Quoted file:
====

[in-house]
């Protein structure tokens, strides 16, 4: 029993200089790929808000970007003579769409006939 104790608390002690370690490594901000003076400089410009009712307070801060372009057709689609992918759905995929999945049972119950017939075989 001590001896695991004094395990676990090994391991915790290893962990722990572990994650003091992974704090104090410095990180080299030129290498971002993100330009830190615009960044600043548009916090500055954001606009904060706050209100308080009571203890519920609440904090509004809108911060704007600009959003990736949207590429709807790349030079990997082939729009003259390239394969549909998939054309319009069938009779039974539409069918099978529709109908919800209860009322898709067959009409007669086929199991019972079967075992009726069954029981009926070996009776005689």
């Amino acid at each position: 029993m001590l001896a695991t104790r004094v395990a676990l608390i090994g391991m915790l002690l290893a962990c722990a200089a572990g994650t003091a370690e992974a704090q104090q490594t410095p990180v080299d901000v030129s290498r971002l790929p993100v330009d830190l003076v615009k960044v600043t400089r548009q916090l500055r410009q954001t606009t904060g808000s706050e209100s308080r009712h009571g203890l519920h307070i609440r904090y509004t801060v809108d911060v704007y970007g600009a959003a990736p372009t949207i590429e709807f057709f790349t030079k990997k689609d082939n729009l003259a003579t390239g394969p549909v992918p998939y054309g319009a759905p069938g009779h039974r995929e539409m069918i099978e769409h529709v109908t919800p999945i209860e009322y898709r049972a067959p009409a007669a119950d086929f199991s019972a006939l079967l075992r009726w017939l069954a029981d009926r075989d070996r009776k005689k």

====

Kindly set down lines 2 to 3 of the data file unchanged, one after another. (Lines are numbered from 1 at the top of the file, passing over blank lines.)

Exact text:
């Protein structure tokens, strides 16, 4: 029993200089790929808000970007003579769409006939 104790608390002690370690490594901000003076400089410009009712307070801060372009057709689609992918759905995929999945049972119950017939075989 001590001896695991004094395990676990090994391991915790290893962990722990572990994650003091992974704090104090410095990180080299030129290498971002993100330009830190615009960044600043548009916090500055954001606009904060706050209100308080009571203890519920609440904090509004809108911060704007600009959003990736949207590429709807790349030079990997082939729009003259390239394969549909998939054309319009069938009779039974539409069918099978529709109908919800209860009322898709067959009409007669086929199991019972079967075992009726069954029981009926070996009776005689």
């Amino acid at each position: 029993m001590l001896a695991t104790r004094v395990a676990l608390i090994g391991m915790l002690l290893a962990c722990a200089a572990g994650t003091a370690e992974a704090q104090q490594t410095p990180v080299d901000v030129s290498r971002l790929p993100v330009d830190l003076v615009k960044v600043t400089r548009q916090l500055r410009q954001t606009t904060g808000s706050e209100s308080r009712h009571g203890l519920h307070i609440r904090y509004t801060v809108d911060v704007y970007g600009a959003a990736p372009t949207i590429e709807f057709f790349t030079k990997k689609d082939n729009l003259a003579t390239g394969p549909v992918p998939y054309g319009a759905p069938g009779h039974r995929e539409m069918i099978e769409h529709v109908t919800p999945i209860e009322y898709r049972a067959p009409a007669a119950d086929f199991s019972a006939l079967l075992r009726w017939l069954a029981d009926r075989d070996r009776k005689k």